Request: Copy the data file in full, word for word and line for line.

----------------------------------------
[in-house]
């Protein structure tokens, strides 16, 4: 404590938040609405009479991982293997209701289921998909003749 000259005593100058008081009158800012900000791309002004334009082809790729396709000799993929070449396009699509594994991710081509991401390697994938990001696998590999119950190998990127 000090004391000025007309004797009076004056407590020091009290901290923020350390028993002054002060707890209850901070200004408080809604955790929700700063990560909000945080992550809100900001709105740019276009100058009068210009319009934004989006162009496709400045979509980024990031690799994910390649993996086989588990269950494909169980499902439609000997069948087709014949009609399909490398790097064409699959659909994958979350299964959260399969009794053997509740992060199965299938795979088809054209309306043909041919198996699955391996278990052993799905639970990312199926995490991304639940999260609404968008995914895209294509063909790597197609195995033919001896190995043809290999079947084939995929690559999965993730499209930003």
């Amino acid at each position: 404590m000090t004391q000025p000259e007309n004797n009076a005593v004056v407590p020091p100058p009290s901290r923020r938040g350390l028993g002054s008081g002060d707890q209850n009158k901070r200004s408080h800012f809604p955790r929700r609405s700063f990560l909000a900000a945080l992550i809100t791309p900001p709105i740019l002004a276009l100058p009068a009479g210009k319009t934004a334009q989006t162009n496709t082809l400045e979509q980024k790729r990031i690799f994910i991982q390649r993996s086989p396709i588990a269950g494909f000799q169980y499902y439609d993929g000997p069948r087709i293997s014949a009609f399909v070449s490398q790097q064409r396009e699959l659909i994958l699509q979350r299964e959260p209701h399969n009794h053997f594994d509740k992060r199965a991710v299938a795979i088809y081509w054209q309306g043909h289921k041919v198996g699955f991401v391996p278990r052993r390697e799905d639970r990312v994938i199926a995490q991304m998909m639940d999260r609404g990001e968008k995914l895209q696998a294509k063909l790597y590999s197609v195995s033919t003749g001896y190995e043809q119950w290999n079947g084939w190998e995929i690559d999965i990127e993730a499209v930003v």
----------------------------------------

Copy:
[in-house]
């Protein structure tokens, strides 16, 4: 404590938040609405009479991982293997209701289921998909003749 000259005593100058008081009158800012900000791309002004334009082809790729396709000799993929070449396009699509594994991710081509991401390697994938990001696998590999119950190998990127 000090004391000025007309004797009076004056407590020091009290901290923020350390028993002054002060707890209850901070200004408080809604955790929700700063990560909000945080992550809100900001709105740019276009100058009068210009319009934004989006162009496709400045979509980024990031690799994910390649993996086989588990269950494909169980499902439609000997069948087709014949009609399909490398790097064409699959659909994958979350299964959260399969009794053997509740992060199965299938795979088809054209309306043909041919198996699955391996278990052993799905639970990312199926995490991304639940999260609404968008995914895209294509063909790597197609195995033919001896190995043809290999079947084939995929690559999965993730499209930003």
């Amino acid at each position: 404590m000090t004391q000025p000259e007309n004797n009076a005593v004056v407590p020091p100058p009290s901290r923020r938040g350390l028993g002054s008081g002060d707890q209850n009158k901070r200004s408080h800012f809604p955790r929700r609405s700063f990560l909000a900000a945080l992550i809100t791309p900001p709105i740019l002004a276009l100058p009068a009479g210009k319009t934004a334009q989006t162009n496709t082809l400045e979509q980024k790729r990031i690799f994910i991982q390649r993996s086989p396709i588990a269950g494909f000799q169980y499902y439609d993929g000997p069948r087709i293997s014949a009609f399909v070449s490398q790097q064409r396009e699959l659909i994958l699509q979350r299964e959260p209701h399969n009794h053997f594994d509740k992060r199965a991710v299938a795979i088809y081509w054209q309306g043909h289921k041919v198996g699955f991401v391996p278990r052993r390697e799905d639970r990312v994938i199926a995490q991304m998909m639940d999260r609404g990001e968008k995914l895209q696998a294509k063909l790597y590999s197609v195995s033919t003749g001896y190995e043809q119950w290999n079947g084939w190998e995929i690559d999965i990127e993730a499209v930003v």